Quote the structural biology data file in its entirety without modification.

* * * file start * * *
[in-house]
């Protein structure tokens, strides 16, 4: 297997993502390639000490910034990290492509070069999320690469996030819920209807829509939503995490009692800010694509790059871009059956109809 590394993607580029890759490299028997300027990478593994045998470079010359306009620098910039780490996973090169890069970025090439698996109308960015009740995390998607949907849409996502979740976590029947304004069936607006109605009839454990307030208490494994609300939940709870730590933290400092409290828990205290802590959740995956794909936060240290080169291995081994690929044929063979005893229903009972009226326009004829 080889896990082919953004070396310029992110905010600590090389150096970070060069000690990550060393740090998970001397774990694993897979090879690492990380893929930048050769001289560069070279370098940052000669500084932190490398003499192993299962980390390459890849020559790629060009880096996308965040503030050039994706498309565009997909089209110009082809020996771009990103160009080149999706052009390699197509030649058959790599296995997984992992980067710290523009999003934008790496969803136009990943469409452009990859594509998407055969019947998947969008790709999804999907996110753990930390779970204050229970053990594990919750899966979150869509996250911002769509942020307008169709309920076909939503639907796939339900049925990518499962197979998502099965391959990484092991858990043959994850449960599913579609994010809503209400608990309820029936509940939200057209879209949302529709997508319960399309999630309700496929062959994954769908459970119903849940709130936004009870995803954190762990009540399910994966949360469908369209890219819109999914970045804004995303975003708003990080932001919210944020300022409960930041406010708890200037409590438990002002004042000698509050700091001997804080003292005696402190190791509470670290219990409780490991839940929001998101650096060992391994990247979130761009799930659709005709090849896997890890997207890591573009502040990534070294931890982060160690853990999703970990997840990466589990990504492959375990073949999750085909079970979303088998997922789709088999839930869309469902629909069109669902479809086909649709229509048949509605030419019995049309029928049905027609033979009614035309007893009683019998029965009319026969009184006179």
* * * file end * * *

[in-house]
């Protein structure tokens, strides 16, 4: 297997993502390639000490910034990290492509070069999320690469996030819920209807829509939503995490009692800010694509790059871009059956109809 590394993607580029890759490299028997300027990478593994045998470079010359306009620098910039780490996973090169890069970025090439698996109308960015009740995390998607949907849409996502979740976590029947304004069936607006109605009839454990307030208490494994609300939940709870730590933290400092409290828990205290802590959740995956794909936060240290080169291995081994690929044929063979005893229903009972009226326009004829 080889896990082919953004070396310029992110905010600590090389150096970070060069000690990550060393740090998970001397774990694993897979090879690492990380893929930048050769001289560069070279370098940052000669500084932190490398003499192993299962980390390459890849020559790629060009880096996308965040503030050039994706498309565009997909089209110009082809020996771009990103160009080149999706052009390699197509030649058959790599296995997984992992980067710290523009999003934008790496969803136009990943469409452009990859594509998407055969019947998947969008790709999804999907996110753990930390779970204050229970053990594990919750899966979150869509996250911002769509942020307008169709309920076909939503639907796939339900049925990518499962197979998502099965391959990484092991858990043959994850449960599913579609994010809503209400608990309820029936509940939200057209879209949302529709997508319960399309999630309700496929062959994954769908459970119903849940709130936004009870995803954190762990009540399910994966949360469908369209890219819109999914970045804004995303975003708003990080932001919210944020300022409960930041406010708890200037409590438990002002004042000698509050700091001997804080003292005696402190190791509470670290219990409780490991839940929001998101650096060992391994990247979130761009799930659709005709090849896997890890997207890591573009502040990534070294931890982060160690853990999703970990997840990466589990990504492959375990073949999750085909079970979303088998997922789709088999839930869309469902629909069109669902479809086909649709229509048949509605030419019995049309029928049905027609033979009614035309007893009683019998029965009319026969009184006179």